The landscape is a harsh volcanic one, dominated primarily by lava flows and ash deposition. The rocks are mostly basalts, tuffs, and rhyolites.
Narrow canyons are incised into these planes. The canyons are where the mountains’ secrets are kept.
Descending through these broken landscapes across boulders and woody debris, the bedrock of the canyon bottom can be hard to find.
But occasionally bedrock sections do appear, and in these impermeable places water can be reliably found. At least, when there has been rain. When there has not been rain, the water slowly evaporates away. And the organisms that have purposed it as habitat and home begin to die. The landscape becomes alien.
This was once a floating mat of green algae, a sort of floating plant. As the water began to disappear the algae began to fold itself over the rocks, and soon enough was bleached by the sun. The only remnant of earlier life is this ghost.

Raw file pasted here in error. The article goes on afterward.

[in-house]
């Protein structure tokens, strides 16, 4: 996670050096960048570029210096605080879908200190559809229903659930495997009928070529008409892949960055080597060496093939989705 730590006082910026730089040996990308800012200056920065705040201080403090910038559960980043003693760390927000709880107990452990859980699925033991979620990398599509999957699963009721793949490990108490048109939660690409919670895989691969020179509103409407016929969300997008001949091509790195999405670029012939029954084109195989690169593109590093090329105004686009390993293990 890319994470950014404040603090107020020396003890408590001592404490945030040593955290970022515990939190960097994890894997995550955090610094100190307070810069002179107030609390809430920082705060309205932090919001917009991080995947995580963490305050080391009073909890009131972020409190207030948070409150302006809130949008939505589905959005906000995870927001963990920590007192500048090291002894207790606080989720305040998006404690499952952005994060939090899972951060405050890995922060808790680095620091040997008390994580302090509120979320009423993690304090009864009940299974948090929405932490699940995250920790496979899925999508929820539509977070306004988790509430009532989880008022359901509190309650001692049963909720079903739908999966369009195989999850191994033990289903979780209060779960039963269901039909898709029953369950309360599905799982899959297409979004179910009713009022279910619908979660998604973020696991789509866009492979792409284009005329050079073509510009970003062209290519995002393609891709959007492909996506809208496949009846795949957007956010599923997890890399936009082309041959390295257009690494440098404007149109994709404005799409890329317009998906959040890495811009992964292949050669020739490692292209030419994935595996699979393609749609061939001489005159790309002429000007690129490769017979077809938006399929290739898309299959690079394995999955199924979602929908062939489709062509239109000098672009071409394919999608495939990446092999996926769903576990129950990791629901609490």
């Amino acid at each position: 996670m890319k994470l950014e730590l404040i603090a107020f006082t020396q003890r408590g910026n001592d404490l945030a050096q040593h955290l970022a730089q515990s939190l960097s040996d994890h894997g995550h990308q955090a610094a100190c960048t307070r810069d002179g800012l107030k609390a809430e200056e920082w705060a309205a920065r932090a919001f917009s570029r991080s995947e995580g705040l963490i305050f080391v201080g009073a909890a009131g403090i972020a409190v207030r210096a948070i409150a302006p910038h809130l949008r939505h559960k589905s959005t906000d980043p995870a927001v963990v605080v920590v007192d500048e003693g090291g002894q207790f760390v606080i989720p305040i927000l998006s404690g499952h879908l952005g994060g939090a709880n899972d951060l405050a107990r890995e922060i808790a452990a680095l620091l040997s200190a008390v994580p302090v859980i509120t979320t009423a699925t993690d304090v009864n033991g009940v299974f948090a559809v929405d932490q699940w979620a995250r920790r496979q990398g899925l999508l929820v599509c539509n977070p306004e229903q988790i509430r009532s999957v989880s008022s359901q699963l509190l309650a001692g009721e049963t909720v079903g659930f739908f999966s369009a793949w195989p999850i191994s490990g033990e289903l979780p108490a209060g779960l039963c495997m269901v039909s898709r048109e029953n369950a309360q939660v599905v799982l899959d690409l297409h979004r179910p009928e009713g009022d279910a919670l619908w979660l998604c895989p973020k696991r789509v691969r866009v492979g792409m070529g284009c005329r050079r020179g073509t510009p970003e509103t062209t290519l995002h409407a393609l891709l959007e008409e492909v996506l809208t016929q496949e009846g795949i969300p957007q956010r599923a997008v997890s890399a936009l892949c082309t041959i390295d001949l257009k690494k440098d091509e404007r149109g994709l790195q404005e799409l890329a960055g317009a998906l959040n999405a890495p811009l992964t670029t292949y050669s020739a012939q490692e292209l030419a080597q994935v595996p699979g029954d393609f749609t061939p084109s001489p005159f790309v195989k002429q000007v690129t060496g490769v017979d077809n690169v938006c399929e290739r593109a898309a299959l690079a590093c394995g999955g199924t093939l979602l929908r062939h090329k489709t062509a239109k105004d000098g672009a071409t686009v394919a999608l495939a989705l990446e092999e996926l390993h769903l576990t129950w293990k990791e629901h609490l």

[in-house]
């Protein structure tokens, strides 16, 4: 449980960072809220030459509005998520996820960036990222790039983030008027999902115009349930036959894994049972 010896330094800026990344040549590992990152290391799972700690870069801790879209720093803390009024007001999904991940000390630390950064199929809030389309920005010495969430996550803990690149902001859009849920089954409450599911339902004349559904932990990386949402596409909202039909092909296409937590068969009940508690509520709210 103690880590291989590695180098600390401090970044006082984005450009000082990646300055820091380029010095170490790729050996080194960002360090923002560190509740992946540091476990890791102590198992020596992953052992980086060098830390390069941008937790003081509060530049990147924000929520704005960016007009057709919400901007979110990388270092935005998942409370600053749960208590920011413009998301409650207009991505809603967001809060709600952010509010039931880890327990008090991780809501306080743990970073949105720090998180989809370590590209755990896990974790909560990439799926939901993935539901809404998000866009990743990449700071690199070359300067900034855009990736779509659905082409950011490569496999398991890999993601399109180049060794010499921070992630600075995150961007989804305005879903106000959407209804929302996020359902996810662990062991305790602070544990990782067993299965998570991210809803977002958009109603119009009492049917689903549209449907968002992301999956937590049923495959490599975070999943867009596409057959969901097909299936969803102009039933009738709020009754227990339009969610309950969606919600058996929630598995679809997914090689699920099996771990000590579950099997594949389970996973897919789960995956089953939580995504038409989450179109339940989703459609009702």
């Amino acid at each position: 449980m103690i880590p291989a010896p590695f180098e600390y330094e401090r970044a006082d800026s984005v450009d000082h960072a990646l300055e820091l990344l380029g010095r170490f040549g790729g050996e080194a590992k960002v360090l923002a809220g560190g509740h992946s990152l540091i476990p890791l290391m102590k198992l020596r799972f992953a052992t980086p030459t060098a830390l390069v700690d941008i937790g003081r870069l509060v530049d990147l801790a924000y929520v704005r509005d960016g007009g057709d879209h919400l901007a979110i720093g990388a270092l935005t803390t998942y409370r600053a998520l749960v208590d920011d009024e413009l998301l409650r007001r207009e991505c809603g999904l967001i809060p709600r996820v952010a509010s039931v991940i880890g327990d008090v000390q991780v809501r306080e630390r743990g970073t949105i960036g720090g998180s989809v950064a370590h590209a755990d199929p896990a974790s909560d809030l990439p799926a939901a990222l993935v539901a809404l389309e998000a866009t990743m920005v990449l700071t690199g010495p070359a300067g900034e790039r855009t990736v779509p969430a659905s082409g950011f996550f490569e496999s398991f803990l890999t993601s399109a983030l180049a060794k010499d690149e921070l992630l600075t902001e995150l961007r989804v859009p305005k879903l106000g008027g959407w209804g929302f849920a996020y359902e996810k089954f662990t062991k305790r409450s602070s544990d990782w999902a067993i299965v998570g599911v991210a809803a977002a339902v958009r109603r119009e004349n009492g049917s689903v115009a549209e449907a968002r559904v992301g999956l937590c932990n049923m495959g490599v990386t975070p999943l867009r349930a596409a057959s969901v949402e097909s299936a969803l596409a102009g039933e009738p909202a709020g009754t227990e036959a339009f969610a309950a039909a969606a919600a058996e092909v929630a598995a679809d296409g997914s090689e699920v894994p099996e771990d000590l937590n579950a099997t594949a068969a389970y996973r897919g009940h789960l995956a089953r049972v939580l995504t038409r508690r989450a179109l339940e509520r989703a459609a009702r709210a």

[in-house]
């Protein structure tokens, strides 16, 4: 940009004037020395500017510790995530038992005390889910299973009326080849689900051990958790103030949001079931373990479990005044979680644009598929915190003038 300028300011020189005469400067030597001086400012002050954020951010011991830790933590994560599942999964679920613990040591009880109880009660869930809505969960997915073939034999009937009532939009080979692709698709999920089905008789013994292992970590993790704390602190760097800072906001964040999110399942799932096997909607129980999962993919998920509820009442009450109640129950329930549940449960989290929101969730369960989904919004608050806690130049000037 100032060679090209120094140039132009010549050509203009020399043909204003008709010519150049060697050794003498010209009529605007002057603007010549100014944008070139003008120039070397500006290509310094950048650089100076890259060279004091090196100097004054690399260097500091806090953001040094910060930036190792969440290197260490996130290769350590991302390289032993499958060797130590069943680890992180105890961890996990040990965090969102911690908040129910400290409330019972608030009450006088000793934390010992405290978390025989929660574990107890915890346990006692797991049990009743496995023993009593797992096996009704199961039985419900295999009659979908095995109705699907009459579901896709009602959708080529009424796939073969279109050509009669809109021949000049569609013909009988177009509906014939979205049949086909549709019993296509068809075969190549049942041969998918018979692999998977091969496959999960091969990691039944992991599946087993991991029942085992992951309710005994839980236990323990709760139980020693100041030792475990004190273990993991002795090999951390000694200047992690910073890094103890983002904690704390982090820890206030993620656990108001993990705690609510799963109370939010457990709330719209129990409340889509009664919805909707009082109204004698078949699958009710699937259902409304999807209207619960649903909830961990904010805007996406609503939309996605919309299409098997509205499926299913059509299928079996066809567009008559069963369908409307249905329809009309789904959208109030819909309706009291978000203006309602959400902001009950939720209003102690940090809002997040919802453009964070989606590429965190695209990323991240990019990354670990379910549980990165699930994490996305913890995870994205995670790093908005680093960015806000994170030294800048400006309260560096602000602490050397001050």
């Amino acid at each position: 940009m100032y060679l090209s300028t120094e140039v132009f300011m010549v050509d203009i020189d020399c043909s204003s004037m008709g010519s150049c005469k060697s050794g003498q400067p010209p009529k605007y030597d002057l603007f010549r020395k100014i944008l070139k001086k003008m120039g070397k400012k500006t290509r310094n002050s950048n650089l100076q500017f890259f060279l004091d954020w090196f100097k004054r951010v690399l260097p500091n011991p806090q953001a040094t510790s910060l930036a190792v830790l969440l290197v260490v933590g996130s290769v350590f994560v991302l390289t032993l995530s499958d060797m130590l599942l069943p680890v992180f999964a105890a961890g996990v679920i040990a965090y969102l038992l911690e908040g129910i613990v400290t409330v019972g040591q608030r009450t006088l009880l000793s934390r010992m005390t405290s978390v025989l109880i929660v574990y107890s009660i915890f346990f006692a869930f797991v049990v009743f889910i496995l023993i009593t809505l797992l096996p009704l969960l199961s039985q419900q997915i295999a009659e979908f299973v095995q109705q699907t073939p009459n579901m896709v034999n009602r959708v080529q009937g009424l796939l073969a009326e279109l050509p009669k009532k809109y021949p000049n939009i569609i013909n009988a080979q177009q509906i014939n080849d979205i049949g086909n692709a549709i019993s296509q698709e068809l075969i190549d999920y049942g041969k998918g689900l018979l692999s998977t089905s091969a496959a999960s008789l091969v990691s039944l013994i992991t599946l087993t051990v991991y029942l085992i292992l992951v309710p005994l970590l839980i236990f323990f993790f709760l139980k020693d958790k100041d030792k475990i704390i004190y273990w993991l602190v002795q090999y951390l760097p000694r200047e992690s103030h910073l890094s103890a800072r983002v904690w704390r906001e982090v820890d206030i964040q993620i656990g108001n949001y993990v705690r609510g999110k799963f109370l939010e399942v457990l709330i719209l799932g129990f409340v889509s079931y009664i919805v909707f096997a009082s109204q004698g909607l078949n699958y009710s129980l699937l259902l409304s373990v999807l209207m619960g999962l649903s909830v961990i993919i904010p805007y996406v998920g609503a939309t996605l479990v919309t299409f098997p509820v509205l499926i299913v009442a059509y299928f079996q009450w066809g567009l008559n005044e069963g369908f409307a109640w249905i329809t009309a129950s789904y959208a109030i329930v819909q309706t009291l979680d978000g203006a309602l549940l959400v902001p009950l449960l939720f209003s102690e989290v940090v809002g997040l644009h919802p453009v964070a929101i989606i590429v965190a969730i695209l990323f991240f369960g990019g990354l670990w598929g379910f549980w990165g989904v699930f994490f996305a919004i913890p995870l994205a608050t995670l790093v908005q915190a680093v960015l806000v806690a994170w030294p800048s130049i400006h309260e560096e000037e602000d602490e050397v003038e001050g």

The dead algae had a fibrous texture, and would rip and tear just like a rough paper. Green algae produce a range of polysaccharides to form their cell walls, including cellulose – a key component of modern papers. Interestingly, most paper is produced from wood, but wood comes only from vascular plants (which evolved from green algae) and contains lignin, a biopolymer that is typically removed chemically in high-quality paper to prevent the degradation that occurs for example in news-paper. No surprise, then, that this algal mat had such fine texture to it. The gold of the Superstitions will remain lost, but I was glad enough to find this ghostlike secret here.